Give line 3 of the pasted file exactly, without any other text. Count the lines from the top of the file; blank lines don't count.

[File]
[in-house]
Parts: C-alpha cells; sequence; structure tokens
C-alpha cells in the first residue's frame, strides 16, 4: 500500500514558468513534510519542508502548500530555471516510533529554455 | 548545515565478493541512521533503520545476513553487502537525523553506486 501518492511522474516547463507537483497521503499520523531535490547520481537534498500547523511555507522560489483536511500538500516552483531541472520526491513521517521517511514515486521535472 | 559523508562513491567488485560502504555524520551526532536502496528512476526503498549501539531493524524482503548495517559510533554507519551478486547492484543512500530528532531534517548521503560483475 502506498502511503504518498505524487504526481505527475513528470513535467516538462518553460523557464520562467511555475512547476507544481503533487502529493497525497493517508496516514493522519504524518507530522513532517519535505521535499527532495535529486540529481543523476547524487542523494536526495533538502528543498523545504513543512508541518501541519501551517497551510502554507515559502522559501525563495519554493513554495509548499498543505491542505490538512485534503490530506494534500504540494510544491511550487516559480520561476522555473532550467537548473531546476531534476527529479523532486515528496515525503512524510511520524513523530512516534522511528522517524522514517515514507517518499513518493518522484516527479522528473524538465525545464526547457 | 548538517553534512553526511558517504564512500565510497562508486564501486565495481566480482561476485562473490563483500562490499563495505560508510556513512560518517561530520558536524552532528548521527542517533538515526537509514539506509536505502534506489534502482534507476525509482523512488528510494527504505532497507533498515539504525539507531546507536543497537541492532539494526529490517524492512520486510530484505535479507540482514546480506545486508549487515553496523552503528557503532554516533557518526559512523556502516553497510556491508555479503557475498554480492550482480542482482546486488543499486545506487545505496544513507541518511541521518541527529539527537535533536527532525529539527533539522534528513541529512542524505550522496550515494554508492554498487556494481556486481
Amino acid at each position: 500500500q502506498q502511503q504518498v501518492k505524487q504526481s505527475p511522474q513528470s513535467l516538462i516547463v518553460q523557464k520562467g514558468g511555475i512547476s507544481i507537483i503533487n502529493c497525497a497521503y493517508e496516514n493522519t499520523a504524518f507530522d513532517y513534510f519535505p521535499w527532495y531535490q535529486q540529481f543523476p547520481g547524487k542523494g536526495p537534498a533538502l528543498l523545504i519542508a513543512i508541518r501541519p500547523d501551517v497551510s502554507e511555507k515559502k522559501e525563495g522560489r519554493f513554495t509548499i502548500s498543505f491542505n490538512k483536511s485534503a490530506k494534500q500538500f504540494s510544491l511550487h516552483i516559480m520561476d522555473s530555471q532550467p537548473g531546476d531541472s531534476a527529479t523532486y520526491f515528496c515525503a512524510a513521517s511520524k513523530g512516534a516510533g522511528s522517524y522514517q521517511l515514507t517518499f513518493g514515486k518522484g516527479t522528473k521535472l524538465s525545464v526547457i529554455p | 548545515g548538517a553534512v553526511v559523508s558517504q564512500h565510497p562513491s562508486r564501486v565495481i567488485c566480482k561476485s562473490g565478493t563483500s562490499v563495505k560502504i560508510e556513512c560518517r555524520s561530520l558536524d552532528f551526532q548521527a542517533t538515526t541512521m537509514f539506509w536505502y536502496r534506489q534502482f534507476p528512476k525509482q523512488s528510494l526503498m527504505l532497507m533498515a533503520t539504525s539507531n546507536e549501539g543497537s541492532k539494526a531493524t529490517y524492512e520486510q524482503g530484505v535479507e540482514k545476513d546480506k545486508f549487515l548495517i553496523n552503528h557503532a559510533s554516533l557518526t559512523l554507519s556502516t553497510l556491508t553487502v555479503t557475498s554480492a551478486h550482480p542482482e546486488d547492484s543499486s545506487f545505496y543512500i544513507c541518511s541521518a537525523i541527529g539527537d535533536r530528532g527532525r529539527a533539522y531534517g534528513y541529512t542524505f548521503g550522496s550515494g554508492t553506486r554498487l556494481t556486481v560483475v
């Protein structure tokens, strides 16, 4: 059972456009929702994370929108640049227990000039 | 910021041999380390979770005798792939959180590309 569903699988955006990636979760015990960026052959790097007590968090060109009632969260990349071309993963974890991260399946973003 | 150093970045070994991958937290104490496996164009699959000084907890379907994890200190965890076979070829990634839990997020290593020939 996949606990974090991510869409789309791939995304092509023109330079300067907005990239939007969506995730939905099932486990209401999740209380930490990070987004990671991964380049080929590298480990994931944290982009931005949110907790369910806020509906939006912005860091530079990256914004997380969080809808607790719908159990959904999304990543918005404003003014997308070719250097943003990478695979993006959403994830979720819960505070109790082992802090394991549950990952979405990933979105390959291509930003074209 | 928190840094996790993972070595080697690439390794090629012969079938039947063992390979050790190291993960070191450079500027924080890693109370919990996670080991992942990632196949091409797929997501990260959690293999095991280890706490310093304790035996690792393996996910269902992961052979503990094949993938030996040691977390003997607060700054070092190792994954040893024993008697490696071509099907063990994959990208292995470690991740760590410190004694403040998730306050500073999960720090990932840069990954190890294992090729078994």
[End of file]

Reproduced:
C-alpha cells in the first residue's frame, strides 16, 4: 500500500514558468513534510519542508502548500530555471516510533529554455 | 548545515565478493541512521533503520545476513553487502537525523553506486 501518492511522474516547463507537483497521503499520523531535490547520481537534498500547523511555507522560489483536511500538500516552483531541472520526491513521517521517511514515486521535472 | 559523508562513491567488485560502504555524520551526532536502496528512476526503498549501539531493524524482503548495517559510533554507519551478486547492484543512500530528532531534517548521503560483475 502506498502511503504518498505524487504526481505527475513528470513535467516538462518553460523557464520562467511555475512547476507544481503533487502529493497525497493517508496516514493522519504524518507530522513532517519535505521535499527532495535529486540529481543523476547524487542523494536526495533538502528543498523545504513543512508541518501541519501551517497551510502554507515559502522559501525563495519554493513554495509548499498543505491542505490538512485534503490530506494534500504540494510544491511550487516559480520561476522555473532550467537548473531546476531534476527529479523532486515528496515525503512524510511520524513523530512516534522511528522517524522514517515514507517518499513518493518522484516527479522528473524538465525545464526547457 | 548538517553534512553526511558517504564512500565510497562508486564501486565495481566480482561476485562473490563483500562490499563495505560508510556513512560518517561530520558536524552532528548521527542517533538515526537509514539506509536505502534506489534502482534507476525509482523512488528510494527504505532497507533498515539504525539507531546507536543497537541492532539494526529490517524492512520486510530484505535479507540482514546480506545486508549487515553496523552503528557503532554516533557518526559512523556502516553497510556491508555479503557475498554480492550482480542482482546486488543499486545506487545505496544513507541518511541521518541527529539527537535533536527532525529539527533539522534528513541529512542524505550522496550515494554508492554498487556494481556486481